Posted in: Legal Research


Lozman v. City of Riviera Beach, US Supreme Court (1/15/13)
Admiralty & Maritime Law, Transportation Law

floating_houseLozman’s floating home was a plywood structure with empty bilge space underneath to keep it afloat. He had it towed several times before deciding on a marina owned by the city of Riviera Beach. After various disputes and unsuccessful efforts to evict him from the marina, the city brought an admiralty lawsuit in rem against the home, seeking a lien for dockage fees and damages for trespass. The district court found the floating home to be a “vessel” under the Rules of Construction Act, which defines a “vessel” as including “every description of watercraft or other artificial contrivance used, or capable of being used, as a means of transportation on water,” 1 U. S. C. 3; concluded that admiralty jurisdiction was proper; and awarded fees and damages. The Eleventh Circuit affirmed, noting that the home was “capable” of movement over water despite subjective intent to remain moored indefinitely. The Supreme Court reversed, holding that the case was not moot, although the home has been destroyed. Lozman’s floating home is not a “vessel.” The definition of “transportation” must be applied in a practical way; a structure does not fall within its scope unless a reasonable observer, looking to the home’s physical characteristics and activities, would consider it designed to a practical degree for carrying people or things over water. But for the fact that it floats, nothing about Lozman’s home suggests that it was designed to any practical degree to transport persons or things over water. It had no steering mechanism, had an unraked hull and rectangular bottom 10 inches below water, and had no capacity to generate or store electricity. It lacked self-propulsion, unlike an ordinary houseboat. The Court considered only objective evidence to craft a “workable and consistent” definition that “should offer guidance in a significant number of borderline cases.”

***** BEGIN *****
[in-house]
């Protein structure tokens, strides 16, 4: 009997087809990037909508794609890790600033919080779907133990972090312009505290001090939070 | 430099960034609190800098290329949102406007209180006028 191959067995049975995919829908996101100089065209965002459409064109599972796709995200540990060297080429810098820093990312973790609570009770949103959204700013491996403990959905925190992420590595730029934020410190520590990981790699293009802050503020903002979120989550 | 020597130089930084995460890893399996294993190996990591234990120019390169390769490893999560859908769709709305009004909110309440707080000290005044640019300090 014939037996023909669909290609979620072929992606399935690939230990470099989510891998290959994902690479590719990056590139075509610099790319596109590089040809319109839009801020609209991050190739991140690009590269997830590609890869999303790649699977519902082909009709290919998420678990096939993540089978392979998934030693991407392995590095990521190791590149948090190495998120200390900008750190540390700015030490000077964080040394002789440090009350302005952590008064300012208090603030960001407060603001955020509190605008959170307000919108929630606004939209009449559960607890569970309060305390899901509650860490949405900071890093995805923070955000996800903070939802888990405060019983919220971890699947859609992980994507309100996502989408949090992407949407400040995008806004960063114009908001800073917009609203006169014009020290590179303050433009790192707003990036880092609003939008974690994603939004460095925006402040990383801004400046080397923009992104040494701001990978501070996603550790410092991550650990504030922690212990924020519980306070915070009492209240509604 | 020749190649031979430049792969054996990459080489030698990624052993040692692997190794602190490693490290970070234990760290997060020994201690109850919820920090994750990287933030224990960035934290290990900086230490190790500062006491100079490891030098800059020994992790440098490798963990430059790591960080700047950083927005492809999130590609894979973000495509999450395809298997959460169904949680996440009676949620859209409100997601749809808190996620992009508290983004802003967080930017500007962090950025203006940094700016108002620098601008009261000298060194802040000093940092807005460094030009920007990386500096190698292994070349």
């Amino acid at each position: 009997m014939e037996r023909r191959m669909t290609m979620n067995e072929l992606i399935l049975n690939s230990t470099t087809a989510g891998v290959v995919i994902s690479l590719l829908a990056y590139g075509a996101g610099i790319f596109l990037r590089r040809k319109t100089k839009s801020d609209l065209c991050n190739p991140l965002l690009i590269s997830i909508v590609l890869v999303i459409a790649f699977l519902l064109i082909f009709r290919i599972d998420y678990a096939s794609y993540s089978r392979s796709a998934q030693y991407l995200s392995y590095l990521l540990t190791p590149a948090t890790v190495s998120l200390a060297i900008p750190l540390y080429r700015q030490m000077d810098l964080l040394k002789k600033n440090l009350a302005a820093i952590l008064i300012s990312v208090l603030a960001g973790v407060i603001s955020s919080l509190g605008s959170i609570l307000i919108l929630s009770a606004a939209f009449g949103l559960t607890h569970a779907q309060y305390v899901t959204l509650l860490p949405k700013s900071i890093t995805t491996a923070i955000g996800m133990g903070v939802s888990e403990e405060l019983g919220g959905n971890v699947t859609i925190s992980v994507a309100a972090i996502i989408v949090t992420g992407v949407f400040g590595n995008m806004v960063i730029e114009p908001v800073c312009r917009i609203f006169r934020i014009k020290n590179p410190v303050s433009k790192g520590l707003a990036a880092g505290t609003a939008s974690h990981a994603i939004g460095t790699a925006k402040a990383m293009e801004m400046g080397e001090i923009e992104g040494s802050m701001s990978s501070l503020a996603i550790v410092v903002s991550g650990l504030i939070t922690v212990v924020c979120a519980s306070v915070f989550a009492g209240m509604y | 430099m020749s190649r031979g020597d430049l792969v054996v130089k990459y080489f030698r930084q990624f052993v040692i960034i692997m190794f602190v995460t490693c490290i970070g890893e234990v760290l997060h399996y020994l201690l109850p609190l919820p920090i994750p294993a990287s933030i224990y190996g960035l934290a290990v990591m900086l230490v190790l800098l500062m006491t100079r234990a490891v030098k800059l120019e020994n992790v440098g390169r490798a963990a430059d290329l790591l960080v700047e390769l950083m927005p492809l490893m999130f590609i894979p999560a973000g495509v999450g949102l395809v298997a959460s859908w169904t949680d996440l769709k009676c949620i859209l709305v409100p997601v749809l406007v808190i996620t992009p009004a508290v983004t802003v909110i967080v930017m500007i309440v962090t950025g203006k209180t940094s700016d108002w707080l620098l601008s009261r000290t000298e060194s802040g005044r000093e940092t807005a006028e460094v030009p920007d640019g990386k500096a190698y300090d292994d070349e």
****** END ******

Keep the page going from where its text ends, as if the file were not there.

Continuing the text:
Read More: Floating home is not vessel, Supreme Court says

Stickley v. Byrd, et. al., US 8th Cir. (1/14/13)
Civil Rights, Constitutional Law, Criminal Law

Plaintiff brought this action under 42 U.S.C. 1983, alleging that his constitutional rights were violated while he was detained at Faulkner County Detention Center (FCDC). The court held that, in the circumstances presented in this case, defendants’ refusal to grant plaintiff’s request for additional toilet paper did not violate any clearly established right. Accordingly, defendants were entitled to qualified immunity. Therefore, the order denying qualified immunity was reversed and the case was remanded to the district court for the entry of an appropriate order.

Read More: Court rejects Ark. inmate’s toilet-paper appeal

Posted in: Legal Research


Happy new year! We’re starting off 2013 with opinion picks that cover four “c”s of legal practice areas: copyright, construction law, contracts, and criminal law.

Harney v. Sony Pictures Television, Inc., US 1st Cir. (1/7/13)